islandparent Parenting Health Taking Care of Your Family’s Mental Health

Taking Care of Your Family’s Mental Health

Don’t keep your kids in the dark

As scary as this all feels for adults, it can be even more frightening for kids. Children need us to show them that things will get better, that we will find a vaccine, and that most people who get sick will get better. The first thing you need to do is to tell them that everything is going to be okay, that your family is safe; and that they will be safe.

Explain to your children that most of the changes taking place, such as school being closed, activities being cancelled, and playdates being postponed are preventative in nature. Tell them that we’re doing all this out of an abundance of caution—to be as safe. We’re staying home to prevent those who are more vulnerable to the virus from getting sick. If they have questions about anything you tell them, try to give “just enough” answers that are concise and clear, rather than detailed explanations.

Normalize emotional expression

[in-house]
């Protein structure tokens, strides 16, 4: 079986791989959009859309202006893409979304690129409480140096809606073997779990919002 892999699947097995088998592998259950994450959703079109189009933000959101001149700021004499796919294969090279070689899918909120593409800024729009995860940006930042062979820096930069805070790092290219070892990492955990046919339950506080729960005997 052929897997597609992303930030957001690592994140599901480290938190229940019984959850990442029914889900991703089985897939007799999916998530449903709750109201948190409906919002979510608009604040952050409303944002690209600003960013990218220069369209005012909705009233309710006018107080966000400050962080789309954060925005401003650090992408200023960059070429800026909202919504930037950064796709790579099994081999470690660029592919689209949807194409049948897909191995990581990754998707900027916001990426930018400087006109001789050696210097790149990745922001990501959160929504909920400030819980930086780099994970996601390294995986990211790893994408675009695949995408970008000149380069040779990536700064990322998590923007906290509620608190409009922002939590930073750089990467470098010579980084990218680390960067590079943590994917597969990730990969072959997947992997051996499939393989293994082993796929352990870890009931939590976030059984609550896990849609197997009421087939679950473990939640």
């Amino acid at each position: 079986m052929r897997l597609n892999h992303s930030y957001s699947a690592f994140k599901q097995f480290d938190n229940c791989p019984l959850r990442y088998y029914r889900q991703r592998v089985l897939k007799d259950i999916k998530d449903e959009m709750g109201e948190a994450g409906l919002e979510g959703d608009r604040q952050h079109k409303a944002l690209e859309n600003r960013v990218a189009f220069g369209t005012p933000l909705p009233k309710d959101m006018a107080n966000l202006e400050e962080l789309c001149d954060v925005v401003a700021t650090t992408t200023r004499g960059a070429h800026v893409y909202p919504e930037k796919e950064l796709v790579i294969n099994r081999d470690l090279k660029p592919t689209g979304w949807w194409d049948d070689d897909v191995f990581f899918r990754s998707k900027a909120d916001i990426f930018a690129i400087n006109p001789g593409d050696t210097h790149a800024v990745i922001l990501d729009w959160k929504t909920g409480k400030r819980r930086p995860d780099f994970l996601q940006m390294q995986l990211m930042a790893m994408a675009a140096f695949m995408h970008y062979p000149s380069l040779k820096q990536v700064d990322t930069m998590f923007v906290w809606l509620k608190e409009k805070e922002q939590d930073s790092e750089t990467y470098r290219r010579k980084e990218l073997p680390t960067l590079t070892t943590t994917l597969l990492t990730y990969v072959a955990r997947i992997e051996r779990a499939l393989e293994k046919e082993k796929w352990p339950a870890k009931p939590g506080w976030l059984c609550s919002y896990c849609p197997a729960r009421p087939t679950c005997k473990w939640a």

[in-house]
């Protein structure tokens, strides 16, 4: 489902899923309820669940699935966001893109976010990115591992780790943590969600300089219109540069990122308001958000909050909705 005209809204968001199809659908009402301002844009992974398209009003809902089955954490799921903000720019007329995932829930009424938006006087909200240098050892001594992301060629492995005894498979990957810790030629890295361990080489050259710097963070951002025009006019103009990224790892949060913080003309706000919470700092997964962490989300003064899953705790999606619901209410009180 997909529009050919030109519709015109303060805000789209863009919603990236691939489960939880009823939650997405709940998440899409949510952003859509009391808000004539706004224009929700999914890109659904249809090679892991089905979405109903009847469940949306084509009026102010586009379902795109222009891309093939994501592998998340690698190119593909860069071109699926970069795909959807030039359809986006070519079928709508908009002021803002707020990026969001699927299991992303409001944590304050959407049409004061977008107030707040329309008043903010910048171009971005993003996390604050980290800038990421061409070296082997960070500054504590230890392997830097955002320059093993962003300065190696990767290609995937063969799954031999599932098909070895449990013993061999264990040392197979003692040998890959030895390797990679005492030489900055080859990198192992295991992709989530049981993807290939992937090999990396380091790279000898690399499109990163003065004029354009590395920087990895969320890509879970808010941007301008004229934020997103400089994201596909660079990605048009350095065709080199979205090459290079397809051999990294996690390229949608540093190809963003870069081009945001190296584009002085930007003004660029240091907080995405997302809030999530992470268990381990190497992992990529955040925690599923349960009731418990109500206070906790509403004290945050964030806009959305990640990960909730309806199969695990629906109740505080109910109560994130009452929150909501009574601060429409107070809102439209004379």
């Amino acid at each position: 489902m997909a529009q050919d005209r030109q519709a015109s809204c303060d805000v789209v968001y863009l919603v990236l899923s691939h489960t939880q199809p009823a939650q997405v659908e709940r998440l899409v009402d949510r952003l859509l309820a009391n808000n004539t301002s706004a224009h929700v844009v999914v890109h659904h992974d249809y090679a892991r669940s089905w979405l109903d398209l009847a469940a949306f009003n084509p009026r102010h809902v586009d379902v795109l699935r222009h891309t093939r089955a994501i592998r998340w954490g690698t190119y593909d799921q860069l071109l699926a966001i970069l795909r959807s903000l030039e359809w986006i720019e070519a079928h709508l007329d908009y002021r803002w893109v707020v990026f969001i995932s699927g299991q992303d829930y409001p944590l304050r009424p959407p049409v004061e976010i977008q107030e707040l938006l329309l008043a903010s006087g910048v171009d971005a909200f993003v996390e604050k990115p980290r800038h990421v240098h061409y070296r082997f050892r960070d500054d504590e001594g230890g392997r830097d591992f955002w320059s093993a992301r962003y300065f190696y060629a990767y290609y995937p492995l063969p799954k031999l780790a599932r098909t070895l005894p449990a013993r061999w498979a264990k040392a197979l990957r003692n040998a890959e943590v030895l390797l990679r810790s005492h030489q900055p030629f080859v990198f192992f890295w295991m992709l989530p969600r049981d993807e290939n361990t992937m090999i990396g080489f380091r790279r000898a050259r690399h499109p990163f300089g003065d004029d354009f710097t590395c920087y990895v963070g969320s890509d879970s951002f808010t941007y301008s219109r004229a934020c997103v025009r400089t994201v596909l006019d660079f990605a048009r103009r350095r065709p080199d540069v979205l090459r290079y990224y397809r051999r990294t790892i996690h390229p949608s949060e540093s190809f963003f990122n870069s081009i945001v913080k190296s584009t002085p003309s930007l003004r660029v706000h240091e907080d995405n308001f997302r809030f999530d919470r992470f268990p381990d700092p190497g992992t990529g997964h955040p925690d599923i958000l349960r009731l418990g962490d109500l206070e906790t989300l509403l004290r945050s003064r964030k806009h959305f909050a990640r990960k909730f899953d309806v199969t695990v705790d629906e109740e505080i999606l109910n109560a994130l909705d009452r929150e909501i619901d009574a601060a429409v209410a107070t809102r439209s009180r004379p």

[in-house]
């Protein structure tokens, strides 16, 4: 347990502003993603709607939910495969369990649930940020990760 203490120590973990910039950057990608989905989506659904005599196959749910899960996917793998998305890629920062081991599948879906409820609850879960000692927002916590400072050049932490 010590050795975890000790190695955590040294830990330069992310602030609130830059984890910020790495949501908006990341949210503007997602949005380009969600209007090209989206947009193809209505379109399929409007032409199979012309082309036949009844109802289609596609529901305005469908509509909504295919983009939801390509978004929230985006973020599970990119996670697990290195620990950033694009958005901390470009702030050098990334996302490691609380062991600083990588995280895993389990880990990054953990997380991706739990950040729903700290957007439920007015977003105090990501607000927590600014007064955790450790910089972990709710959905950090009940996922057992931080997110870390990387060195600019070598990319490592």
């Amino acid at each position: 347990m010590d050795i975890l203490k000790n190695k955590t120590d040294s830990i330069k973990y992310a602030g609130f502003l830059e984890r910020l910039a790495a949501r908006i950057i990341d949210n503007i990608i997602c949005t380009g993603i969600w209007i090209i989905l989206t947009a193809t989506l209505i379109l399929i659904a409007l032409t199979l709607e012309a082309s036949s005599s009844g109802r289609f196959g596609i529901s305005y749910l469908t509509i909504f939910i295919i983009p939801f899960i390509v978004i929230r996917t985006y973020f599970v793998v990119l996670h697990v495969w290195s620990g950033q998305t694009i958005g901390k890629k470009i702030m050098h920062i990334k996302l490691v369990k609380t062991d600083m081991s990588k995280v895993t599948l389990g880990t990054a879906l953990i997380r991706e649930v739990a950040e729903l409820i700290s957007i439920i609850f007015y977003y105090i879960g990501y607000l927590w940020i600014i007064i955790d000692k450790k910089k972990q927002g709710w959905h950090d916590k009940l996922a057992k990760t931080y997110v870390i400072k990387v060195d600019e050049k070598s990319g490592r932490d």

Children learn by watching adults. That’s why it’s so important that we reassure them that sometimes we get scared too, but that we know it’s going to be okay. Try to keep more intense emotions in check around your kids, as full-on sobbing or panicking can scare them. If you’re crying in a calmer, more controlled way, and are still able to communicate clearly, this is important for kids to see. They need to know that emotions are okay to have and to show.

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Feel your feelings, but try to focus on the positive and find the silver lining. Tell your kids that even though we’re scared, we get to spend much more time together as a family and try out new, fun activities that we wouldn’t normally. Keep the home environment as light as possible while still acknowledging and validating their emotions.

Put your kids to work